(Sigh) No More Sexual Metaphors?

I just wrote this blog on my "Cliff Osmond on Acting" blogsite. I thought I would like to share it with this "Cliff Osmond Unedited" personal blogsite:

I have often been accused in my teaching career of using too many sexual images in my meditations on acting. Why? A dirty young man? A dirty old man? Perhaps both. But I still find sexual analogies oh-so-apt when trying to explain acting. To begin with, both efforts involve similar concepts and language: both acting and sex involves mutual interrelating, conflict (people banging into one another, pun intended), build, climax, passion, deep emotional involvement. Also, both acting and sex shared the same divine origins (at least in Western Civilization)...they were favored by the same Greek God: Dionysus (who also was connected strongly with wine).

Good acting has always been to me like good sex. The less you fake it, the more satisfying it will be; and the more the passion arises in conjunction with the other person, the more both of you will be served by performance success and gratification.

There are differences between acting and sex of course: for one thing the dialogue in sex seem to be less important than in acting. (The Dionysian rites--early Greek religious rites that were at the origin of drama--were at their core dance efforts. Dialogue--scripts--talking while moving and feeling came later. NOTE: when the dialogue if acting or sex does transcend banalities, however, both efforts are served. A good script --sculpted language--is always welcome, in bed or on stage.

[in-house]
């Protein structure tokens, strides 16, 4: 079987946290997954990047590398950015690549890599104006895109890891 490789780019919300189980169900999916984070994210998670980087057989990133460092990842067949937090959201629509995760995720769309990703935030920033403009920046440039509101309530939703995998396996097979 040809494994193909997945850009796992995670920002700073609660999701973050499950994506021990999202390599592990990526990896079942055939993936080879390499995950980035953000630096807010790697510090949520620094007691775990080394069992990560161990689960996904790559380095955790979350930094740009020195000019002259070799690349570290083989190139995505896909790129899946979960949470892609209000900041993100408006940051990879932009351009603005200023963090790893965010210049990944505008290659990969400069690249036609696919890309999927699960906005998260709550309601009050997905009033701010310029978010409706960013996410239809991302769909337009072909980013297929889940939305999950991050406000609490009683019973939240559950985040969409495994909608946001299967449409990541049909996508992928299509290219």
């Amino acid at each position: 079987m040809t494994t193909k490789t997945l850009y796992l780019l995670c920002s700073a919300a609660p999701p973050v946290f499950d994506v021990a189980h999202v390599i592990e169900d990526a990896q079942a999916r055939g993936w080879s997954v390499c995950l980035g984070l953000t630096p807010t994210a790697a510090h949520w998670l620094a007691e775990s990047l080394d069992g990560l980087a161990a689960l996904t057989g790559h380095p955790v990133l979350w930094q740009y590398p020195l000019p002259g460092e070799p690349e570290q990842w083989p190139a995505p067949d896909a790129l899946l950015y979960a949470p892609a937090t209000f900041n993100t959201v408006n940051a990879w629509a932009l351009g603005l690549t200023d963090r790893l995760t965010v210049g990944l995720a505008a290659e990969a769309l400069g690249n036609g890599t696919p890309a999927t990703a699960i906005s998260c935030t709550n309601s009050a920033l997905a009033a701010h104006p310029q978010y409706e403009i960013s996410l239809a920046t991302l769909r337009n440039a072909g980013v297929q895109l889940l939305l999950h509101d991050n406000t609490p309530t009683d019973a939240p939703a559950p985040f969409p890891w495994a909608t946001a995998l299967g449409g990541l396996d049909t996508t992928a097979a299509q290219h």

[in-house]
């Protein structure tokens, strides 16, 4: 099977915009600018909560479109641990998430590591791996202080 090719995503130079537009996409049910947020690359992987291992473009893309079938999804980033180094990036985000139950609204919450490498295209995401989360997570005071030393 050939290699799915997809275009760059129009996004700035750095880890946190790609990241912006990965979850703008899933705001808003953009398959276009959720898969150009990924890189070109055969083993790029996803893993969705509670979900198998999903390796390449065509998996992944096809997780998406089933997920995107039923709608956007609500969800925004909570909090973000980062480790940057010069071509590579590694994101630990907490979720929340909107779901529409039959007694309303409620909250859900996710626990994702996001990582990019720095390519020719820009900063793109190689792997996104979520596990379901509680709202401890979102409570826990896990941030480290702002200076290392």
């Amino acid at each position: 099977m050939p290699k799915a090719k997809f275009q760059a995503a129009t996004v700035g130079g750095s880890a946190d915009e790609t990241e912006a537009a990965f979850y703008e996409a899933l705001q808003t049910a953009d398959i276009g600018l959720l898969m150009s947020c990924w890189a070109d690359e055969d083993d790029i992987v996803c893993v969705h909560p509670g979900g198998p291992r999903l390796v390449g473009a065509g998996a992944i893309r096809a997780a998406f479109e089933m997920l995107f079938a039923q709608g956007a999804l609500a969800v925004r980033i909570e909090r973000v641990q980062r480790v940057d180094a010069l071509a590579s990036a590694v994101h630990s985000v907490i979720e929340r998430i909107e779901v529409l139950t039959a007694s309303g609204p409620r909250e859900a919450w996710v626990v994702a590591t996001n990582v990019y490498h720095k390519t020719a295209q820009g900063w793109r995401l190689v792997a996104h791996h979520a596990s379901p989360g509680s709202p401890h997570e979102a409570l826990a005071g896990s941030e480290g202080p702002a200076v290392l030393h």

I must confess I use sexual images less in teaching...it is unseemly at my age. My wife recently criticized me for writing sexual banter in a scene I was creating...it had to do with two people in the seventies recalling a distant time of love: "I don't think it's realistic for people of their age to talk so openly about sex like that. It doesn't seem real, " she said. I just sighed, and moved on.

(Full disclosure: I use sports analogies less now as well; but that diminishing of usage may have to do with gender appropriateness rather than age-appropriateness: less women relate with sports: they often sit boringly unresponsive when I talk about sports in terms of emotion, spontaneity, conflict and...yes, I must admit, banging around within a proscribed field of endeavor.)

They say each effort, whether in analogy or in teaching, has its own time and effectiveness. So goodbye to sexual analogies; goodbye to sports analogies. And hello to...old age, death and eternity analogies?!...forget it.

Acting will always be, with or without sexual and sports analogies for me, a celebration of life, not a meditation on it. Acting is a joyous effort to create life, and celebrate characters involvement in it. As a teacher I may be forced by aging appropriateness to use sexual (and sports) analogies less...but I encourage other younger teachers to use them more. They are true. They are effective. They are pertinent. Acting is Living. Sex creates Life. Sports celebrates Life. They are different sides of the same Living coin.